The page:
Qinna or Chin Na is primarily known as the Chinese art of joint locking. Qin means to seize or catch and Na means to hold or control; so Qinna is the art of seizing and controlling an opponent.

The name itself means to capture and hold. It is a technique by which an attacker can be neutralized without suffering permanent physical damage or experiencing excessive pain. The intensity and duration of the discomfort felt by an attacker is completely controlled by the Qinna expert, making it a perfect defense technique for a Shaolin warrior. For this reason, Qinna is a highly developed art form of Shaolin Kung Fu.

Qin Na is considered one of the four traditional fighting aspects of Shaolin Kung Fu, which are Ti, Da, Shuai, and Na.

  • Kick – Ti
  • Striking – Da
  • Throwing – Shuai
  • Lock – Na

This means that any given movement may be interpreted as a possible strike, takedown, or joint-locking maneuver, not to mention as a defensive posture or action, or a combination of both attack and defense.

Qinna techniques are not only joint-locking, but include five essential aspects, known as the “Five Principles”.

Five Principles

  1. “Fen jin” or “zhua jin” (dividing the muscle/tendon, grabbing the muscle/tendon). Fen means “to divide”, zhua is “to grab” and jin means “tendon, muscle, sinew”. They refer to techniques which tear apart an opponent’s muscles or tendons.
  2. “Cuo gu” (Bone Misplacement). Cuo means “wrong, disorder” and gu means “bone”. Cuo gu therefore refer to techniques which put bones in wrong positions and is usually applied specifically to joints.
  3. “Bi qi” (sealing the breath). Bi means “to close, seal or shut” and qi, or more specifically kong qi, meaning “air”. “Bi qi” is the technique of preventing the opponent from inhaling. This differs from mere strangulation in that it may be applied not only to the windpipe directly but also to muscles surrounding the lungs, supposedly to shock the system into a contraction which impairs breathing.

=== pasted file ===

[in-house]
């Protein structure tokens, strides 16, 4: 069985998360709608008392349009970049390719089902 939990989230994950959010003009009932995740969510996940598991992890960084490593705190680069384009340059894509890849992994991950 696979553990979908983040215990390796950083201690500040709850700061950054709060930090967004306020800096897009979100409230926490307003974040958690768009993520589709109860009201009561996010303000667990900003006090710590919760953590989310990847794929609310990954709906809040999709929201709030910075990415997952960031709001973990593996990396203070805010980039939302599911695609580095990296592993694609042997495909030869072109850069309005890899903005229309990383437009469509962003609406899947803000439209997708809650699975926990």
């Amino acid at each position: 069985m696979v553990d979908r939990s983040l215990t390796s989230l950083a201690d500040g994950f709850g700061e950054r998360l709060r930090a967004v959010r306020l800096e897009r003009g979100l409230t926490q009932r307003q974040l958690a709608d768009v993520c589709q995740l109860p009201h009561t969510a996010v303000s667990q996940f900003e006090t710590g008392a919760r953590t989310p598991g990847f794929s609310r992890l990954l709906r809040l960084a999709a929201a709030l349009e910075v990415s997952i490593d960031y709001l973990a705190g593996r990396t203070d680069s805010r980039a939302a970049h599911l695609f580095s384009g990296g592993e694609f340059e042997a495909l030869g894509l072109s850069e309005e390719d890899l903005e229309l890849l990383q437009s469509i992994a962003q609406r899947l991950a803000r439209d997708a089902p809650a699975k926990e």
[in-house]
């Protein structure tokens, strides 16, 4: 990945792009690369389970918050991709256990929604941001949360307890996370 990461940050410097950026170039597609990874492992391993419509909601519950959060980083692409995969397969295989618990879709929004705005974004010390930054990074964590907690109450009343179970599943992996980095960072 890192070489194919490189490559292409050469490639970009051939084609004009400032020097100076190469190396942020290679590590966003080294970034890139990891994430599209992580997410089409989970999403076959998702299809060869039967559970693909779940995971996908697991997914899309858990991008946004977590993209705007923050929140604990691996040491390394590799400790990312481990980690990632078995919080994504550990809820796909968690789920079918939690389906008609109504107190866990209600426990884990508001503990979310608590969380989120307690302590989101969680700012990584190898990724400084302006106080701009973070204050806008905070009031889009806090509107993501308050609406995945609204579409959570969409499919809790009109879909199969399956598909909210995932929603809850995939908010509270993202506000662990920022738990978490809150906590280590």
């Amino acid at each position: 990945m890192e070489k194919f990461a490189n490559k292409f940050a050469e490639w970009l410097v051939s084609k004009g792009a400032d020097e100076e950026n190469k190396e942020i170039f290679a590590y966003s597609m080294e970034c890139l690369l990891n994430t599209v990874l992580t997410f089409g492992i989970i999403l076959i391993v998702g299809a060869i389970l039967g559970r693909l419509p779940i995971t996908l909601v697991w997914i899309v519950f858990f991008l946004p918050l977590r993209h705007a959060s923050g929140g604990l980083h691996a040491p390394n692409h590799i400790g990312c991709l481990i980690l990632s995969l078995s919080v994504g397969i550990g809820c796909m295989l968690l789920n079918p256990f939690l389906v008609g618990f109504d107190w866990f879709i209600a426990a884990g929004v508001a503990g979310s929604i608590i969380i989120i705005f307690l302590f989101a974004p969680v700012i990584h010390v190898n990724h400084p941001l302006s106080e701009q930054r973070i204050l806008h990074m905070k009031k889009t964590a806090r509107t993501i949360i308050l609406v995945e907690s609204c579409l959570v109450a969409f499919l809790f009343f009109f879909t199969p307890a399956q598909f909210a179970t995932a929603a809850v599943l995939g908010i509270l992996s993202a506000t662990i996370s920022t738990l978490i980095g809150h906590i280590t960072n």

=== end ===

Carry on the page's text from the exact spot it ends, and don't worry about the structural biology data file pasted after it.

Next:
4. Dian Mai or Dian Xue (Vein & Artery Pressing) is a very dangerous component of Qinna. Used to block the circulation of blood, Dian Mai techniques can disrupt motor function, cause unconsciousness, or potentially be fatal. For this reason, these techniques are often not taught openly. A student who learns Dian Mai must be of high morals. However, when used in correct combinations, Dian Mai can be used to treat or heal ailments and relieve pain.
  5. “Rou Dao” or “Rou Shu” (soft techniques) which generally refers to the techniques deemed safe for sparring and/or training purposes.


Qinna is a very specialized skill of Shaolin Kung Fu. It should only be used as a defense technique, and the pressure applied should only be as much as is necessary to interrupt an attacker’s fighting ability. Real skill lies in the ability to neutralize an attacker without causing permanent physical damage or excessive pain.

Qinna techniques should be used with care. In the best case scenario, Qinna can be used as a healing method to alleviate muscular, tendon and joint pain of a patient. If however one is faced with an unfortunate confrontation with an attacker, Qinna is the preferable way to incapacitate them without long-term physically damaging effects. This way, they may have a chance to heal and grow spiritually. To reach this level however, takes many years of training under a qualified and experienced teacher.

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